BritneyBritneyQuote
"I always knew I was going to be in the music business," says Britney Spears keyboardist Mike Sahagian. "But I never would have guessed that this is how it would unfold."

Co-keyboardist and group musical director Dan Kenney voices similar sentiments: "I guess I did see myself onstage at some point in my life on a larger scale than Chinese restaurant gigs."

For both New England-based keyboardists, the ascent from modest local gigs to today's most high-profile pop organization was sudden and swift. Both landed their positions via connections with *NSYNC musical director Kevin Antunes. When the Wright Entertainment Group, the management powerhouse behind *NSYNC, needed a backing band for their next teen-pop smash, Kenney and Sahagian got the call. The two have backed up Spears since her very first live performances.

In concert, the pair generally strives to replicate the slick sound of the singer's keyboard-driven hits. "We cover almost all the parts," says Mike. "During rehearsals for the last album we actually received the original multi-track recordings from the studios so we could listen to each keyboard part soloed. That gave us an incredible edge in duplicating the parts as accurately as possible."

Yet Kenney insists that there are times when it's appropriate to deviate from the sound of the disc: "I like people to know that there are real musicians up there behind the laser beams. Sometimes I purposely add things that are not on the record, because that's what a creative musical director does. Still, you have to remember that the audience bought a ticket to hear that song played the way they remember it from the record, so you can't mess with that too much."

Over the years the keyboardists have settled into a consistent division of labor. "I generally play the meat," says Dan, "while Mike provides the bells and whistles. I do the piano, electric piano, organ, heavy synth, and clav-type stuff, and he plays synth lines, trippy pads and strings, sound effects, and ambient things."

Both musicians are longtime Yamaha EX5 users. "I've played every Britney show with that machine," says Mike. "It has never failed, not even after being baked in the sun for hours at outdoor shows, bombarded with falling pyro every night, and shipped all over the world - not to mention me beating the crap out of it."

But the EX5s have been relegated to what Mike calls "well-deserved home-studio retirement." Now the two cut loose on Yamaha Motifs.

"I'm digging the Motif, baby," says Dan. "The clav sounds are enough to make a guy wet his pants. The bass sounds make my musician friends ask, 'Who's playing bass?' The strings are lush and emotional. The organ sounds are rippin'. The acoustic guitars, if pushed way back in the mix, could fool some golden-eared studio gurus. The electric pianos are just freakin' ridiculous. I especially like the warm, unassuming 'Sweetness' piano. The acoustic pianos are strong, too. The USB computer connection is pretty righteous. The WAV and AIFF importing deal is cool, because it lets you play back loops at any tempo. The keyboard feel is nice, and the buttons and knobs are logically laid out. The sequencer is easy to use and quite powerful. I'm about ready to build a shrine to the Motif." Dan has just one complaint: he prefers pitch-bend sticks to wheels, and he wishes the Motif had the former.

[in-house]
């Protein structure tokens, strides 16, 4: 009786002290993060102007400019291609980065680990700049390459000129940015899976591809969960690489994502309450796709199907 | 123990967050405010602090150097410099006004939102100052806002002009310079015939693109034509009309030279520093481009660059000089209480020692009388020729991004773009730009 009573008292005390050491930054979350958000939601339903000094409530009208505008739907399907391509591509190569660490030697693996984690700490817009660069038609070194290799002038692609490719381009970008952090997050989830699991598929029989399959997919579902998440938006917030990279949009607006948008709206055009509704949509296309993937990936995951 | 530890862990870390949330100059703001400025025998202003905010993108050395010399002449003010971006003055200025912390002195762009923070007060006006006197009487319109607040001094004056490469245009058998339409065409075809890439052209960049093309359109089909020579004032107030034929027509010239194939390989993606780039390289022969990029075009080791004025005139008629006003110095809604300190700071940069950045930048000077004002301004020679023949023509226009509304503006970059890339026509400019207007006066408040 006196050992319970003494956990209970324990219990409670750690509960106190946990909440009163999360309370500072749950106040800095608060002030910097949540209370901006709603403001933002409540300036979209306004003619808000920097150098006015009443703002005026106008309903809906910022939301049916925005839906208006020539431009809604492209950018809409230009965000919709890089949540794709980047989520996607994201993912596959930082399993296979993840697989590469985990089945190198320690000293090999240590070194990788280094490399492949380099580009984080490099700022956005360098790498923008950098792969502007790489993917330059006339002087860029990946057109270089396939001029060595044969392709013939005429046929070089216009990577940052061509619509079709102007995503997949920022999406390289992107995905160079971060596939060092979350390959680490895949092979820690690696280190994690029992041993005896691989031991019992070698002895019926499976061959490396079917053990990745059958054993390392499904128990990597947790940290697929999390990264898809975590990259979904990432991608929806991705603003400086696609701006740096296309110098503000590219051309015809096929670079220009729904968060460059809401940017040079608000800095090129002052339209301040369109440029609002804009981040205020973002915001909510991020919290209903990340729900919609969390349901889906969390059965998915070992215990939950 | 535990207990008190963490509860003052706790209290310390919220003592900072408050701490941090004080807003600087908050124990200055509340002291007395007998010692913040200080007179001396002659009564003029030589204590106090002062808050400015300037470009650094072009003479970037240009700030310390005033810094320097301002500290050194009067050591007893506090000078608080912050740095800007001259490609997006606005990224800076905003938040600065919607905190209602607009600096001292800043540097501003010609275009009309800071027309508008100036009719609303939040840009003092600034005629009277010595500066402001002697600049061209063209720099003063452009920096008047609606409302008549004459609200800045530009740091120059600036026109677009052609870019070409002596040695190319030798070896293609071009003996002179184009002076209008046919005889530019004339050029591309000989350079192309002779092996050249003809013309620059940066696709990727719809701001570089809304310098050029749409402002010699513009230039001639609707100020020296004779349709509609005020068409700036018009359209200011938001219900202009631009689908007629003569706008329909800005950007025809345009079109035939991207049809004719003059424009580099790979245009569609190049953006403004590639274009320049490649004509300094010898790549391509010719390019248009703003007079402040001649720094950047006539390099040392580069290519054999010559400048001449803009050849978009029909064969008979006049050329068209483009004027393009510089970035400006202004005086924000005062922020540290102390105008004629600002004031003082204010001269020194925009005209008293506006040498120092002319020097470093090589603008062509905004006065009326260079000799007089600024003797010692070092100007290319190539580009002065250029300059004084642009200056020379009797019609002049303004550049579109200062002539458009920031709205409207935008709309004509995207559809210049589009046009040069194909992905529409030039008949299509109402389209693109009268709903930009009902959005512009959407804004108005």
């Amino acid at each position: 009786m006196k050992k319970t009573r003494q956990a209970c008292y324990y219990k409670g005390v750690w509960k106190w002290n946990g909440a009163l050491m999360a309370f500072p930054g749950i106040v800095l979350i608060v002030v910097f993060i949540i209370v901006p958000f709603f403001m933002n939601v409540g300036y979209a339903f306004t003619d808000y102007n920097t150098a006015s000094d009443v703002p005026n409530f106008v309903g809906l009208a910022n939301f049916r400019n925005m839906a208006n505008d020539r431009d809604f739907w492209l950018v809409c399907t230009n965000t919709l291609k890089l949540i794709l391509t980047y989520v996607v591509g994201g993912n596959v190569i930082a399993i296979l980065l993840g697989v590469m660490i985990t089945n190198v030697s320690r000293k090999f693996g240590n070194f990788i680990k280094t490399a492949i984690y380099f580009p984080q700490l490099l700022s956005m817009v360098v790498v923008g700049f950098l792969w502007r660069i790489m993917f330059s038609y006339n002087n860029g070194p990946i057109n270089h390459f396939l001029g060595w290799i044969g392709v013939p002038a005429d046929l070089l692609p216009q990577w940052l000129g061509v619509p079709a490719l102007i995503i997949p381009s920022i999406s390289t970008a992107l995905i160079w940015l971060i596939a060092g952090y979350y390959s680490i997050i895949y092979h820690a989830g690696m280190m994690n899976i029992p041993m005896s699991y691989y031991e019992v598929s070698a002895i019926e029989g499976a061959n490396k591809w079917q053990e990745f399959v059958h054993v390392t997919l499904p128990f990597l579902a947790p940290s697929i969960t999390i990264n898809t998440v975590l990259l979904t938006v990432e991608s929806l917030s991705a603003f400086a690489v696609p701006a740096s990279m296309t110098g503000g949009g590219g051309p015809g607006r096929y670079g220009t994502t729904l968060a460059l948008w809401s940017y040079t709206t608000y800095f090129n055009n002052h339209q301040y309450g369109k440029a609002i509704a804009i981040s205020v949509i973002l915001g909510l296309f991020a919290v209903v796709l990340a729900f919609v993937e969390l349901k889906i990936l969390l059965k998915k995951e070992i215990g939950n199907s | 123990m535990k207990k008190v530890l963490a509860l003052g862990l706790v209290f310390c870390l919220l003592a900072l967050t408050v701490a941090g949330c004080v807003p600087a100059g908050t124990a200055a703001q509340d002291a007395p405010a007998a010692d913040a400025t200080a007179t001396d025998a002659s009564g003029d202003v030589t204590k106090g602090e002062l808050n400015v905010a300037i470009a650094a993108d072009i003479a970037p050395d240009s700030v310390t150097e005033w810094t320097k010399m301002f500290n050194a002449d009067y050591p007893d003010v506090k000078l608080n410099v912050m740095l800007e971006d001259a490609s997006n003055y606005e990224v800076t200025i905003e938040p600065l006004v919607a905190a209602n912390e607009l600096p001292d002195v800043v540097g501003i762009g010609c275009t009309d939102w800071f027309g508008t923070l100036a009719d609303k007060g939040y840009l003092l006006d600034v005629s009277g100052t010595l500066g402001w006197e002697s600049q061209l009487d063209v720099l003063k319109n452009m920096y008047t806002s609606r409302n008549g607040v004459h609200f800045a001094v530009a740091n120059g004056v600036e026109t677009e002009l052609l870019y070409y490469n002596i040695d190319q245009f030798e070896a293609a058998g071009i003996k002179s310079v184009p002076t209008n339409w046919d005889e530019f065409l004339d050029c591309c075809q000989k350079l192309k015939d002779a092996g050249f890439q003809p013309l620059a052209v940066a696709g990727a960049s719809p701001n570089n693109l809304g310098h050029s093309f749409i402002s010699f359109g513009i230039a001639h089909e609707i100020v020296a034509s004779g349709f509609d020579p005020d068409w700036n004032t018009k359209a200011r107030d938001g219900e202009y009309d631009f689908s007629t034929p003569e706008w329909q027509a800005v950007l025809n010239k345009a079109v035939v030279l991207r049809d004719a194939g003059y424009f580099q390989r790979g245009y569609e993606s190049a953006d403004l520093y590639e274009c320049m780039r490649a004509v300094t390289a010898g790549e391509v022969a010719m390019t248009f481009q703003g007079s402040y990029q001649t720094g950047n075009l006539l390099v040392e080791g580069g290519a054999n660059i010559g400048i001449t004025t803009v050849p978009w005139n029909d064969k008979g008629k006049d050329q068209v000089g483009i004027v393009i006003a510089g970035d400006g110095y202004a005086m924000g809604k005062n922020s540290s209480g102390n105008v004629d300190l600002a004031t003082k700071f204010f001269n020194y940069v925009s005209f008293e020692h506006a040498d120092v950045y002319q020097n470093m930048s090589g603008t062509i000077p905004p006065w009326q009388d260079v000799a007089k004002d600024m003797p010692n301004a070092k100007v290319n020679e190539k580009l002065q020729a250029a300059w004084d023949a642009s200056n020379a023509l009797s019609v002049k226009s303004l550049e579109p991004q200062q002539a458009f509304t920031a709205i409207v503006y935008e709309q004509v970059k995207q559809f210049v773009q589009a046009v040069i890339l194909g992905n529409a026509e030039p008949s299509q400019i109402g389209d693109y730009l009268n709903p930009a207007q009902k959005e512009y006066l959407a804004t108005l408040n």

Mike, too, is psyched about the Motif: "The keyboard has very accurate dynamic sensitivity, and the 'Category Search' button is incredibly helpful for organizing sounds and finding related sounds." His favorite patches include the "Vintagecase" piano and the distorted guitars.

The Motif has been working its way onto the keyboardists' non-Britney endeavors as well. "On some of my recent projects," says Mike, "I've been using it as my exclusive sound source. You can definitely produce album-quality recordings with just the Motif and a computer-based multi-track. It will be all over the first record from my band, ShutYaMouth." And Dan, who recently produced the debut release from singer Alicia Patrick, says the Motif is the sole keyboard he used on the project.

Both players report that their years with Britney have been fun and memorable - though one of Mike's favorite memories is an incident that his co-keyboardist may or may not prefer to recall: "One time Dan decided it was his night to 'express himself' and take an improvised dance solo onstage. The last dancer to take a solo that night was sick, so the crew, using peer pressure and insults, got him to jump out and shake his moneymaker."

Was he good? Mike laughs. "Let's just say that Dan is a great keyboard player."

Sharpe
SharpeCher

"Sure, you have to play the right notes," says bassist Bill Sharpe, "but for me, feeling the movement of the bass is what playing is all about. When I'm performing, I focus on what the bass is supposed to be doing: moving you and grooving you!"

Sharpe's surefooted groove and high energy have earned him recording and performing credits ranging from singers Brenda Russell, Tracy Chapman, and Rita Coolidge to jazz instrumentalists Dave Koz and Terri Lyne Carrington, not to mention countless TV scores, radio spots, and jingles. Bill's versatility and flamboyant stage presence make him the perfect man for his current gig: backing up Cher on her current world tour.

"It's been wonderful," enthuses the North Carolina native, who now makes his home in Los Angeles. "A great experience. Cher is a jewel. It's a great band. Most of the shows have been sold out, and the crowds are going crazy. We're having a great time."